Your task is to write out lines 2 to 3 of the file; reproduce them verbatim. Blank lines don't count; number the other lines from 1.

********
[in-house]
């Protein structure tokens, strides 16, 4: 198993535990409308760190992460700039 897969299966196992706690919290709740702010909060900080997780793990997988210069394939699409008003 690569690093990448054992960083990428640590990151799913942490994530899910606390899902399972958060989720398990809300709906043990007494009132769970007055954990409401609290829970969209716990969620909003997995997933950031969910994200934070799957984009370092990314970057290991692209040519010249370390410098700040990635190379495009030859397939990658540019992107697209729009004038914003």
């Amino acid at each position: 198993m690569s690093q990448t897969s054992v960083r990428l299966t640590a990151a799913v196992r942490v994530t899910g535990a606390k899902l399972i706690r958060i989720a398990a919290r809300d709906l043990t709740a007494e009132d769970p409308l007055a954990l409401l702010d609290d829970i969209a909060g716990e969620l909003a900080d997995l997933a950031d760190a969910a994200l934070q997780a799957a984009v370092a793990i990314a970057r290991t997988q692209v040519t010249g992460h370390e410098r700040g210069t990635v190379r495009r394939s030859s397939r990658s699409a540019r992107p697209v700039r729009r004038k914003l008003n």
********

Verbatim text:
């Protein structure tokens, strides 16, 4: 198993535990409308760190992460700039 897969299966196992706690919290709740702010909060900080997780793990997988210069394939699409008003 690569690093990448054992960083990428640590990151799913942490994530899910606390899902399972958060989720398990809300709906043990007494009132769970007055954990409401609290829970969209716990969620909003997995997933950031969910994200934070799957984009370092990314970057290991692209040519010249370390410098700040990635190379495009030859397939990658540019992107697209729009004038914003």
């Amino acid at each position: 198993m690569s690093q990448t897969s054992v960083r990428l299966t640590a990151a799913v196992r942490v994530t899910g535990a606390k899902l399972i706690r958060i989720a398990a919290r809300d709906l043990t709740a007494e009132d769970p409308l007055a954990l409401l702010d609290d829970i969209a909060g716990e969620l909003a900080d997995l997933a950031d760190a969910a994200l934070q997780a799957a984009v370092a793990i990314a970057r290991t997988q692209v040519t010249g992460h370390e410098r700040g210069t990635v190379r495009r394939s030859s397939r990658s699409a540019r992107p697209v700039r729009r004038k914003l008003n």